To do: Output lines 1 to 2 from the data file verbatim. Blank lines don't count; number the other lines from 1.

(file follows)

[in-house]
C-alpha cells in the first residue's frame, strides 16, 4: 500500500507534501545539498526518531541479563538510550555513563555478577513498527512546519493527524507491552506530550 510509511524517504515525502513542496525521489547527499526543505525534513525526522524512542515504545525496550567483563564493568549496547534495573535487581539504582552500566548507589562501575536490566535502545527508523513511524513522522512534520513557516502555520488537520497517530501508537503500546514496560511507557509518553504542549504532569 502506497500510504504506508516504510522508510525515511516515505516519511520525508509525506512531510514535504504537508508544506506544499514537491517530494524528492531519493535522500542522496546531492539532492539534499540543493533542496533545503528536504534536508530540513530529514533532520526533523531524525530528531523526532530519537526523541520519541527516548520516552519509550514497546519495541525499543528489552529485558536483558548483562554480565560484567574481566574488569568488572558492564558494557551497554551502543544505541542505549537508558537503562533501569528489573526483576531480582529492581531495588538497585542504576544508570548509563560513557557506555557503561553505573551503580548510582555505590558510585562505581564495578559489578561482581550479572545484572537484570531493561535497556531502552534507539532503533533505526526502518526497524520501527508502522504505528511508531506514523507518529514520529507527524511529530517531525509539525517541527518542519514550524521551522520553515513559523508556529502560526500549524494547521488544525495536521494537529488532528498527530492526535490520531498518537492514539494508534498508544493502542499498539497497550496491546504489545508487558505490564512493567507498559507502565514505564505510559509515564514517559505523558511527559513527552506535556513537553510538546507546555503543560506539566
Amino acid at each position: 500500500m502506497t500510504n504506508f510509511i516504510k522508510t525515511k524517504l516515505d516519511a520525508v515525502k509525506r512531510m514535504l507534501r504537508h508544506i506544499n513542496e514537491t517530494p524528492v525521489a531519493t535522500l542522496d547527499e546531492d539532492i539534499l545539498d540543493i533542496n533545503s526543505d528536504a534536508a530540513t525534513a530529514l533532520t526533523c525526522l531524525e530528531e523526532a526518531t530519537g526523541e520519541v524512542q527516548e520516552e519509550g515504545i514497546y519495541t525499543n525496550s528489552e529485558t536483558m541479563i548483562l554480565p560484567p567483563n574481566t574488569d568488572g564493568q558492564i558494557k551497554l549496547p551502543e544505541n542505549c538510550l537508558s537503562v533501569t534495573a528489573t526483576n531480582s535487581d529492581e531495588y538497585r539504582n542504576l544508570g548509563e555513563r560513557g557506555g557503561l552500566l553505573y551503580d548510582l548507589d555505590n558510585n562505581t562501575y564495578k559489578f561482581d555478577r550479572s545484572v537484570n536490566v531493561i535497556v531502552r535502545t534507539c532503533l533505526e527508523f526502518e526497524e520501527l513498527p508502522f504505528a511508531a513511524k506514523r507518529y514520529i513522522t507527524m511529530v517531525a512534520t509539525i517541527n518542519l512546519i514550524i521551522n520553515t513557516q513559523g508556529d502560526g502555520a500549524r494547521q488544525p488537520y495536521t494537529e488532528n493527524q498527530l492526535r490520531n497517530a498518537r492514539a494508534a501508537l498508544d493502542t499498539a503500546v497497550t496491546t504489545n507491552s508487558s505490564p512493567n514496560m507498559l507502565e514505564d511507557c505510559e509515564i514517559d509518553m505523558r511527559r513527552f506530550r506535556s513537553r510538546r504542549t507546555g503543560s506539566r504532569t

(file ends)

[in-house]
C-alpha cells in the first residue's frame, strides 16, 4: 500500500507534501545539498526518531541479563538510550555513563555478577513498527512546519493527524507491552506530550 510509511524517504515525502513542496525521489547527499526543505525534513525526522524512542515504545525496550567483563564493568549496547534495573535487581539504582552500566548507589562501575536490566535502545527508523513511524513522522512534520513557516502555520488537520497517530501508537503500546514496560511507557509518553504542549504532569 502506497500510504504506508516504510522508510525515511516515505516519511520525508509525506512531510514535504504537508508544506506544499514537491517530494524528492531519493535522500542522496546531492539532492539534499540543493533542496533545503528536504534536508530540513530529514533532520526533523531524525530528531523526532530519537526523541520519541527516548520516552519509550514497546519495541525499543528489552529485558536483558548483562554480565560484567574481566574488569568488572558492564558494557551497554551502543544505541542505549537508558537503562533501569528489573526483576531480582529492581531495588538497585542504576544508570548509563560513557557506555557503561553505573551503580548510582555505590558510585562505581564495578559489578561482581550479572545484572537484570531493561535497556531502552534507539532503533533505526526502518526497524520501527508502522504505528511508531506514523507518529514520529507527524511529530517531525509539525517541527518542519514550524521551522520553515513559523508556529502560526500549524494547521488544525495536521494537529488532528498527530492526535490520531498518537492514539494508534498508544493502542499498539497497550496491546504489545508487558505490564512493567507498559507502565514505564505510559509515564514517559505523558511527559513527552506535556513537553510538546507546555503543560506539566